But as we've discussed, Math.abs doesn't guarantee a non-negative dividend. if the hashCode is Integer.MIN_VALUE, then the result of the Math.abs will be negative and we will likely get a negative remainder and in array index out of bounds exception. The same pattern/problem comes up when using random 32 bit signed integers rather than hashCodes.

I'm not sure whether to be relieved or worried that this problem would occur only about one time out of 4 billion. An error that occurs half the time is a lot easier to find via testing. An error that comes up once out of 4 billion will be almost impossible to reproduce or find through testing.

FindBugs 1.1 searches for this bug pattern. How often do we find it?

  • 7 times in eclipse-SDK-3.2-solaris-gtk
  • 6 times in jboss-4.0.2
  • 6 times in eclipse-SDK-3.2-solaris-gtk
  • twice in tomcat-4.1.31
  • 9 times in BEA Weblogic 9.0
  • 10 times in IBM WebSphere 6.0.3

The (quick) recommended way to fix this simply use a integer bitwise and to clear the high bit, ensuring that the result is non-negative.

Object x = bucket[ (y.hashCode() & Integer.MAX_VALUE) % bucket.length]

If you know that the length of the array is a power of two, you can also use:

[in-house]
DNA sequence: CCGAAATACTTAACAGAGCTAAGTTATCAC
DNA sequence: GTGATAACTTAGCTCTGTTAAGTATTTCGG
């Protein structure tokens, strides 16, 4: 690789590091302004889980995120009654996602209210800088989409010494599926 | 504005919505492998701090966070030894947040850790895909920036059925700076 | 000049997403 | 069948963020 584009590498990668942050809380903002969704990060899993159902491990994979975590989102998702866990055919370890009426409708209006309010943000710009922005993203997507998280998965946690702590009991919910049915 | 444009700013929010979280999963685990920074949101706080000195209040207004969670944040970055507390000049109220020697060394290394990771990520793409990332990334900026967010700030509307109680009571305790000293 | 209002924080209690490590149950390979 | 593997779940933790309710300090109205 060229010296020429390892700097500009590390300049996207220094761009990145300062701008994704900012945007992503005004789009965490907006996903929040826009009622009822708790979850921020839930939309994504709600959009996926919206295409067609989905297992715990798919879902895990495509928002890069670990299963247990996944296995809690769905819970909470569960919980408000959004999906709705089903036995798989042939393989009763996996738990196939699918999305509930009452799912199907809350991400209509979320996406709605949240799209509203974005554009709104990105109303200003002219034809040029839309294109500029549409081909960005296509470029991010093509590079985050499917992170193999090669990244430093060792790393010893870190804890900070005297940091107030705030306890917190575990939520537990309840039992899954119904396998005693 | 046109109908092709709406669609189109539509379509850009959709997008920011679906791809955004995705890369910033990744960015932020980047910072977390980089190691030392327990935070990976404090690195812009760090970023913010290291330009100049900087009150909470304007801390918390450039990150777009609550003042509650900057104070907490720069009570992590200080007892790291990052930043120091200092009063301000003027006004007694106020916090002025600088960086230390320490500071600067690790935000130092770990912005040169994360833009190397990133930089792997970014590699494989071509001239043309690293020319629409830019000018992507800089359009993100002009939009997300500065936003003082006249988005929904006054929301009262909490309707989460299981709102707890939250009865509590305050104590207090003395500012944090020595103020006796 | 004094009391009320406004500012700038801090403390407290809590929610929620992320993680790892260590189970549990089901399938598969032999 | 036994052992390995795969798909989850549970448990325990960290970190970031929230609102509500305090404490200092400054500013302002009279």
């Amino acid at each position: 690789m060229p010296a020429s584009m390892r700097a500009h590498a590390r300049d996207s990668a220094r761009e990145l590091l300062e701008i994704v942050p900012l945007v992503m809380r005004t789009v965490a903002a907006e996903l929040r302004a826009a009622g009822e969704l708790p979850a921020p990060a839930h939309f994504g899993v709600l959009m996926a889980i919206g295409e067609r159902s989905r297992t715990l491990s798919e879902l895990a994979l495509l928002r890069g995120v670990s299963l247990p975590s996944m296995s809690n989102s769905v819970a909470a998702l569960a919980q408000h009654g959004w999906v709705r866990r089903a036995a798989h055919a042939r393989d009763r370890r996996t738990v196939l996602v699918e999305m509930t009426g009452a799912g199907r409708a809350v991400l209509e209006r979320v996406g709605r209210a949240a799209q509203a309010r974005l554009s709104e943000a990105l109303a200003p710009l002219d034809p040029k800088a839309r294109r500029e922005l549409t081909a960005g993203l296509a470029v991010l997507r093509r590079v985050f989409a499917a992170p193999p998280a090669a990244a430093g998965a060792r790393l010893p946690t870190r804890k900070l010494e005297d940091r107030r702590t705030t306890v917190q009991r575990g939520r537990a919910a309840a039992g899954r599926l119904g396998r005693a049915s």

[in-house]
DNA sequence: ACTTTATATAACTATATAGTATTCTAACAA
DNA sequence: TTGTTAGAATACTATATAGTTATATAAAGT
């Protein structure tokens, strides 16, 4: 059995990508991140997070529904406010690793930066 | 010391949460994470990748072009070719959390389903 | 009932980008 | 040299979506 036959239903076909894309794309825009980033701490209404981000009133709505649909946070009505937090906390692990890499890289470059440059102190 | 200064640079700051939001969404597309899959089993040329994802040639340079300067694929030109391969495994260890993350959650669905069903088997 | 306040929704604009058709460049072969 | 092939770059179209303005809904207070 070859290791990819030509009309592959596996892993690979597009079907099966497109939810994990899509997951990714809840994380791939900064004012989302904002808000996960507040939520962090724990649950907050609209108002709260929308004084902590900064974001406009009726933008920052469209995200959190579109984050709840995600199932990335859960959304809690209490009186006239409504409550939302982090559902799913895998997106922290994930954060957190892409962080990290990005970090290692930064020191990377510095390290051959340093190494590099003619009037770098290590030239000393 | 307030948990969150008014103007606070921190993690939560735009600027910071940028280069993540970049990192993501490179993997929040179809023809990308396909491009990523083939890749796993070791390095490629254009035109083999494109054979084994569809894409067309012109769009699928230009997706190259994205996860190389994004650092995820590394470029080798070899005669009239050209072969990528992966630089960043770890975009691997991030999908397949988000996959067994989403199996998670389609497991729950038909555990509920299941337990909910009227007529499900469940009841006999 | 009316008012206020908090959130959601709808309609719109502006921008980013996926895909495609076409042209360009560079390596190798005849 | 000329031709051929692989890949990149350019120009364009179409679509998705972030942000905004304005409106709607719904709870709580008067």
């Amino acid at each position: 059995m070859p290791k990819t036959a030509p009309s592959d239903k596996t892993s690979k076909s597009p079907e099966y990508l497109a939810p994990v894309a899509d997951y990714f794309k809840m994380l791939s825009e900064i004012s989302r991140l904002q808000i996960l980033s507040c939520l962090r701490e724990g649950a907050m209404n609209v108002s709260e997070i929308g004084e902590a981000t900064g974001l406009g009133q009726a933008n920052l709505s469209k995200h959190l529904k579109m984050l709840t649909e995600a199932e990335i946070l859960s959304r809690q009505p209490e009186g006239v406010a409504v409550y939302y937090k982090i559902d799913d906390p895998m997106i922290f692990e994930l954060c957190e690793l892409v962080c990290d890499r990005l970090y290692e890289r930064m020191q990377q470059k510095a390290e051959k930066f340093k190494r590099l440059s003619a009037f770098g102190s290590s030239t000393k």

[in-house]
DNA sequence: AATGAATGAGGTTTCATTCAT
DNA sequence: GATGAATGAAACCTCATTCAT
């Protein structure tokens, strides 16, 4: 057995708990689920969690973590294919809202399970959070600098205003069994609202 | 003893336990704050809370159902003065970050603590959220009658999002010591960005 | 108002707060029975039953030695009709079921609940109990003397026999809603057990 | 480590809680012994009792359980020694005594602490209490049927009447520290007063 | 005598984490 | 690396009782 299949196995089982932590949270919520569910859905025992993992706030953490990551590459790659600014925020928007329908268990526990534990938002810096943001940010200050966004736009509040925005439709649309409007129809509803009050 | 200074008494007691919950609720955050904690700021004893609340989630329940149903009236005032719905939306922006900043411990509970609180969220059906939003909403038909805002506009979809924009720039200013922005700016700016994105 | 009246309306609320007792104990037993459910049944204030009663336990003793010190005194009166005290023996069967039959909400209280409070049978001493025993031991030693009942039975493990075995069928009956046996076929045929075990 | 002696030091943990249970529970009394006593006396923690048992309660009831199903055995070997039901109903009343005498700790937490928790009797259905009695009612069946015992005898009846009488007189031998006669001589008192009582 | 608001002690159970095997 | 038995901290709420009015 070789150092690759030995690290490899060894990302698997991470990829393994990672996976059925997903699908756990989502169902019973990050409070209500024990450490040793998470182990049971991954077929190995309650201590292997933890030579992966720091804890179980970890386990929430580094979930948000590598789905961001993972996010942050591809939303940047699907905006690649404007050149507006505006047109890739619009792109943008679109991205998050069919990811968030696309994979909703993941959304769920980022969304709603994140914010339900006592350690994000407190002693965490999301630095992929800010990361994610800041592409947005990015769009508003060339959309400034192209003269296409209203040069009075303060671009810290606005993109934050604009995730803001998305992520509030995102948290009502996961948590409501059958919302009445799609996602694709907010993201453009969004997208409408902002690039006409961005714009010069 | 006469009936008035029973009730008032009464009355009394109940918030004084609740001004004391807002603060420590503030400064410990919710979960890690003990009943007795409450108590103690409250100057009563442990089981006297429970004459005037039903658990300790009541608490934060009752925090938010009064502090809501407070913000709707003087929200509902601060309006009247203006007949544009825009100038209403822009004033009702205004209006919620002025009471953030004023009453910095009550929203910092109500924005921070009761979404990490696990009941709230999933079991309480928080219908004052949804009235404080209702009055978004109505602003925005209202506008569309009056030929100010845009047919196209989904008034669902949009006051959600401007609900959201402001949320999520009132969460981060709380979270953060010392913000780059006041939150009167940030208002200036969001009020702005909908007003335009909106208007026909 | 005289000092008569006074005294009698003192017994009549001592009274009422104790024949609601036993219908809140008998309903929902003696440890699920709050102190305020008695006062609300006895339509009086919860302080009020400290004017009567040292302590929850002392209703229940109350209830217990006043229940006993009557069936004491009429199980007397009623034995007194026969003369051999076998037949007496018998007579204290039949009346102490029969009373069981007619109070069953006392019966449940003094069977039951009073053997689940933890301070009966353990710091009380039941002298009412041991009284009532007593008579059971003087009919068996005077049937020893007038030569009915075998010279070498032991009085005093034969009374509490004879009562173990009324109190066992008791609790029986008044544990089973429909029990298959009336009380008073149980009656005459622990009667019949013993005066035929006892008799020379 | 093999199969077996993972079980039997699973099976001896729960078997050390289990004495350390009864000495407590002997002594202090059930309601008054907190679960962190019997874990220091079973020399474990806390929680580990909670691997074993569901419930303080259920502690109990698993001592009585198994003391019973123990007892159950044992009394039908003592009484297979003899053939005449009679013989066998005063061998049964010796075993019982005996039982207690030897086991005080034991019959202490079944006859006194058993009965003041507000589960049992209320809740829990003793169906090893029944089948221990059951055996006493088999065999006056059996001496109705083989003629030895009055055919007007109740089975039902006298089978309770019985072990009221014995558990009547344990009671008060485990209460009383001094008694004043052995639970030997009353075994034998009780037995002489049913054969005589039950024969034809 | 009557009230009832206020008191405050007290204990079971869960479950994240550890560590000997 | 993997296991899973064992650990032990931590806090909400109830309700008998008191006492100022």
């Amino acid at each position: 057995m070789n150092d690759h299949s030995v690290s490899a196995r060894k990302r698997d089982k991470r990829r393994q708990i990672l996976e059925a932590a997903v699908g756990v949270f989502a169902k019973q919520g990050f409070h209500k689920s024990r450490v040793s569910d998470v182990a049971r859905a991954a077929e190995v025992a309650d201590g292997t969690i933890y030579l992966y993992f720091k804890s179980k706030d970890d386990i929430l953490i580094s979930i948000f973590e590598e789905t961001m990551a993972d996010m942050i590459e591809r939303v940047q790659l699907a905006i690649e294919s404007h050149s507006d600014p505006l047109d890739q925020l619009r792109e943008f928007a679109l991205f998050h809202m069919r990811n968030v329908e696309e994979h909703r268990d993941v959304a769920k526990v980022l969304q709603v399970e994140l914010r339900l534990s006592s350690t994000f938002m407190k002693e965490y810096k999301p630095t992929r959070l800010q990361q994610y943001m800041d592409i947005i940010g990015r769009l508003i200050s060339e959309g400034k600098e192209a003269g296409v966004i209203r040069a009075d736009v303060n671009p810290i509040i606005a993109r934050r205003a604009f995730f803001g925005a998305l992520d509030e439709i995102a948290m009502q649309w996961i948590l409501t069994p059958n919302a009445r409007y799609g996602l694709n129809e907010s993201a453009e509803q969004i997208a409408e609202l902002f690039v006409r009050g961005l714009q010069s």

Object x = bucket[ y.hashCode() & ( bucket.length - 1) ]
One quick word of warning: you might not want to assume that the hashCode function gives uniformly distributed values. Sun's HashMap using the following method to stir the bits of a hashCode to try to ensure a more uniformly distributed hash value:

* Returns a hash value for the specified object. In addition to
* the object's own hashCode, this method applies a "supplemental
* hash function," which defends against poor quality hash functions.
* This is critical because HashMap uses power-of two length
* hash tables.

* The shift distances in this function were chosen as the result
* of an automated search over the entire four-dimensional search space.
static int hash(Object x) {
int h = x.hashCode();
h += ~(h << 9);
h ^= (h >>> 14);
h += (h << 4);
h ^= (h >>> 10);
return h;

So, back to my original question: Is Math.abs broken? I'm not sure how it could be any different. There isn't any value that could be returned for Math.abs(Integer.MIN_VALUE) that would be correct. And making Math.abs(Integer.MIN_VALUE) throw exception wouldn't really improve the situation. So I wouldn't say it is broken; just dangerous.

Bill Pugh

Welcome to the FindBugs blog.

We're going to use this blog to post items of interest about FindBugs, static analysis tools, and other topics related to software quality.